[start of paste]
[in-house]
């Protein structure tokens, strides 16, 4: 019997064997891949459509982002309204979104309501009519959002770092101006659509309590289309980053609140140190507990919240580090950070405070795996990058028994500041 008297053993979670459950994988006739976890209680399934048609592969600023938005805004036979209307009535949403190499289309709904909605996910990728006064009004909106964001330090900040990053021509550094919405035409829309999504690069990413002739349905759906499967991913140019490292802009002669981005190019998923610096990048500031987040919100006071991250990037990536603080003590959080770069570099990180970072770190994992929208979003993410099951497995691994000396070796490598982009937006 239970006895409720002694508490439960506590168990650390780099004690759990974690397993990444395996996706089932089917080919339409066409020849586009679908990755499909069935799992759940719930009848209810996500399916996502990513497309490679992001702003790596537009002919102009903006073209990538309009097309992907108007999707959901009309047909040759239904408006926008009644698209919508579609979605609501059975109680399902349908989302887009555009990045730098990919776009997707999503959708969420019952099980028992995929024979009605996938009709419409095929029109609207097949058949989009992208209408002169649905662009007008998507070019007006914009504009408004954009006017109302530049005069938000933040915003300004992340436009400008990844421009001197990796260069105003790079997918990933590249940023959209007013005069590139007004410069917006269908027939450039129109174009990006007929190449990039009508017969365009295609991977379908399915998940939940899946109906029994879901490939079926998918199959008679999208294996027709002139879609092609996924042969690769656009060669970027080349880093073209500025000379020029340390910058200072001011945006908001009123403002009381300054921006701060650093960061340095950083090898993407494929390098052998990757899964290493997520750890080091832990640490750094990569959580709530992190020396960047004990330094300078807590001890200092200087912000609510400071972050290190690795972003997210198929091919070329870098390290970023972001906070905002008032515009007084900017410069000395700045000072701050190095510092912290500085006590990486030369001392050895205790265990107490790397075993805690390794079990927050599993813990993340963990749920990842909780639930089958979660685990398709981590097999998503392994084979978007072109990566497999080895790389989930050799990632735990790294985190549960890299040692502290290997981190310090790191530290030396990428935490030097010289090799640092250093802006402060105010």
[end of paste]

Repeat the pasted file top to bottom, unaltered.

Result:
[in-house]
């Protein structure tokens, strides 16, 4: 019997064997891949459509982002309204979104309501009519959002770092101006659509309590289309980053609140140190507990919240580090950070405070795996990058028994500041 008297053993979670459950994988006739976890209680399934048609592969600023938005805004036979209307009535949403190499289309709904909605996910990728006064009004909106964001330090900040990053021509550094919405035409829309999504690069990413002739349905759906499967991913140019490292802009002669981005190019998923610096990048500031987040919100006071991250990037990536603080003590959080770069570099990180970072770190994992929208979003993410099951497995691994000396070796490598982009937006 239970006895409720002694508490439960506590168990650390780099004690759990974690397993990444395996996706089932089917080919339409066409020849586009679908990755499909069935799992759940719930009848209810996500399916996502990513497309490679992001702003790596537009002919102009903006073209990538309009097309992907108007999707959901009309047909040759239904408006926008009644698209919508579609979605609501059975109680399902349908989302887009555009990045730098990919776009997707999503959708969420019952099980028992995929024979009605996938009709419409095929029109609207097949058949989009992208209408002169649905662009007008998507070019007006914009504009408004954009006017109302530049005069938000933040915003300004992340436009400008990844421009001197990796260069105003790079997918990933590249940023959209007013005069590139007004410069917006269908027939450039129109174009990006007929190449990039009508017969365009295609991977379908399915998940939940899946109906029994879901490939079926998918199959008679999208294996027709002139879609092609996924042969690769656009060669970027080349880093073209500025000379020029340390910058200072001011945006908001009123403002009381300054921006701060650093960061340095950083090898993407494929390098052998990757899964290493997520750890080091832990640490750094990569959580709530992190020396960047004990330094300078807590001890200092200087912000609510400071972050290190690795972003997210198929091919070329870098390290970023972001906070905002008032515009007084900017410069000395700045000072701050190095510092912290500085006590990486030369001392050895205790265990107490790397075993805690390794079990927050599993813990993340963990749920990842909780639930089958979660685990398709981590097999998503392994084979978007072109990566497999080895790389989930050799990632735990790294985190549960890299040692502290290997981190310090790191530290030396990428935490030097010289090799640092250093802006402060105010």